A new UC San Francisco-led study using computer models of cardiovascular disease in American adults concludes that the price of a promising new class of cholesterol-lowering drugs called PCSK9 inhibitors would need to be reduced by up to 70 percent to be cost-effective in the United States using commonly accepted standards.
“If all eligible US adults were put on PCSK9 inhibitors we’d face an unsustainable increase in healthcare spending,” said Dhruv Kazi, MD, assistant professor of medicine and lead author of the new study, published online in the August 16, 2016 issue of JAMA: The Journal of the American Medical Association.
First approved by the US Food and Drug Administration in 2015, PCSK9 inhibitors such as alirocumab (Praluent) and evolocumab (Repatha), dramatically reduce levels of so-called “bad,” low-density lipoprotein (LDL) cholesterol—in clinical trials, levels of LDL were reduced by as much as 60 percent in patients taking these drugs.
But these drugs have downsides: they must be injected every two to four weeks, and have an annual cost of roughly $14,000 per patient. The model employed in the new UCSF research suggests that prescribing PCSK9 inhibitors to all eligible adults would increase US drug spending by 38 percent, which would represent a 4 percent increase in overall healthcare spending, even after accounting for cost savings from prevented cardiovascular events.
Current treatments for cardiovascular disease, the leading cause of death in America, largely rely on drugs called statins. Statins work by lowering production of LDL cholesterol, which is a major contributor to cardiovascular disease. However, not all patients see adequate LDL reductions from statins alone, and some are unable to take them at all due to side effects including intense muscle pain.
PCSK9 inhibitors, which increase liver uptake of LDL, can be added to or used in place of statins for those who do not see adequate reductions from statins alone. Although they are highly efficient in lowering blood LDL levels, and far more effective than statins alone, PCSK9 inhibitors cost nearly eighteen times more than generic statins such as atorvastatin.
To determine the cost-effectiveness of the new drugs, researchers used the Cardiovascular Disease Policy Model, collaboratively developed by UCSF and other institutions, to simulate the cardiovascular health of all US adults by drawing on demographic and health data from public records and other sources. In this study, treatment costs were evaluated for two high-risk populations: those with a family history of high cholesterol and individuals with preexisting cardiovascular disease.
The model determined how much it would cost to gain one year of life (known as a “life-year”), adjusted for health status, under three different scenarios. In the first scenario, representing the status quo, only statins were prescribed; a second scenario included PCSK9 inhibitors where appropriate; and a final scenario involved a third cholesterol-lowering drug, ezetimibe (Zetia), which lowers levels of blood LDL by blocking its absorption in the small intestine.
While there is no nationally mandated cost threshold for drug treatments, consensus in the medical community suggests that treatments should cost roughly $100,000 per life-year gained or less, Kazi said. The PCSK9 inhibitor scenario of the model estimated it would cost $423,000 to gain one quality-adjusted life-year – well over the accepted threshold.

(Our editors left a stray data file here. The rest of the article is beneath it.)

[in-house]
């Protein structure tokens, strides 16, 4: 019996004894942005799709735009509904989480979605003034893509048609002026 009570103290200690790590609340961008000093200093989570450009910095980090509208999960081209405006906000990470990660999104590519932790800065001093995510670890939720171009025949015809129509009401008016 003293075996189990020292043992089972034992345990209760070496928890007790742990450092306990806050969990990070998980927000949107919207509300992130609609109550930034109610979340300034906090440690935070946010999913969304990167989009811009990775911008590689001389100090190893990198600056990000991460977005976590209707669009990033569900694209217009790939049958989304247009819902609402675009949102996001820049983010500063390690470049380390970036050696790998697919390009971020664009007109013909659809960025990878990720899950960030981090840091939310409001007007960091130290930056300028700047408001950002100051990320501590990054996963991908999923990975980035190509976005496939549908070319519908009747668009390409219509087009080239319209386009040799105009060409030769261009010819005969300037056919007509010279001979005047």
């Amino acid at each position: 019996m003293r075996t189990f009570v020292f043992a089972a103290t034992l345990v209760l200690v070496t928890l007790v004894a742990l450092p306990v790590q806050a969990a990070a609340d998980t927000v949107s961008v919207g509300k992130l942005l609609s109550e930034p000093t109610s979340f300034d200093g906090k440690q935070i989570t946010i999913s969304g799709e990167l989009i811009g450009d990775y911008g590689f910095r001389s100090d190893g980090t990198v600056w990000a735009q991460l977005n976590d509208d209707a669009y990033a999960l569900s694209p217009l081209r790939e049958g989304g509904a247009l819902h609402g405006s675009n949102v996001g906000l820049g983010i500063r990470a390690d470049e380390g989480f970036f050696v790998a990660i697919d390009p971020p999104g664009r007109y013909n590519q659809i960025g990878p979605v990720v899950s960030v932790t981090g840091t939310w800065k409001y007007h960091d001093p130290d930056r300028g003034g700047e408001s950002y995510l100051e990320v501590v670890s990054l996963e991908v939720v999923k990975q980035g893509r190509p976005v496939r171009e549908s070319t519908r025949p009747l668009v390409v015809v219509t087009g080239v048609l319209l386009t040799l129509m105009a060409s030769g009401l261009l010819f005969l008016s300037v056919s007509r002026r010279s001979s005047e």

“PCSK9 inhibitors are not cost-effective at present. They would need to come down about 70 percent to meet that mark,” Kazi said. The researchers point out that the model-suggested target price, just over $4,500, is much closer to the cost of PCSK9 inhibitors in Europe, where drug price negotiations with pharmaceutical companies are more common.
According to the model, ezetimibe treatment comes in just above the threshold, at $155,000 per quality-adjusted life-year gained.
The model also shows, however, that considerable healthcare savings could be realized if statins were more consistently prescribed for patients who could benefit from them. Not all patients who should take statins currently do, for reasons ranging from inadequate medical follow-up to poor health literacy. According to the model, prescribing statins, which cost around $810 annually, for these patients would prevent more than 200,000 major cardiovascular events, bringing savings of $12 billion over five years.
This study is different than many other cost-effectiveness studies of drugs, said Kirsten Bibbins-Domingo, PhD, MD, professor of medicine and epidemiology and biostatistics and the study’s senior author. Drugs normally come to market at a price set by pharmaceutical companies, and cost-effectiveness isn’t examined until data is gathered after the release, but “our goal is to do the cost-effectiveness analysis in a timely fashion to ideally inform the discussion of prices of new therapeutics,” she said.
Both authors stressed that, despite their high cost, PCSK9 inhibitors may be highly effective drugs. “The reality is, millions of people may benefit from this drug, and that’s exactly why it will substantially strain the US healthcare budget if its price tag stays so high,” Bibbins-Domingo said.
UCSF coauthors of the new study are Pamela Coxson, PhD; Joanne Penko, MPH; Jeffrey Tice, MD; and David Guzman, MSPH. They were joined by Andrew Moran, MD, MPH, of Columbia University; and Daniel Ollendorf, PhD, and Steven Pearson, MD, of the Institute for Clinical and Economic Review in Boston.
Funding was provided by the New England States Consortium Systems Organization and the Laura and John Arnold Foundation.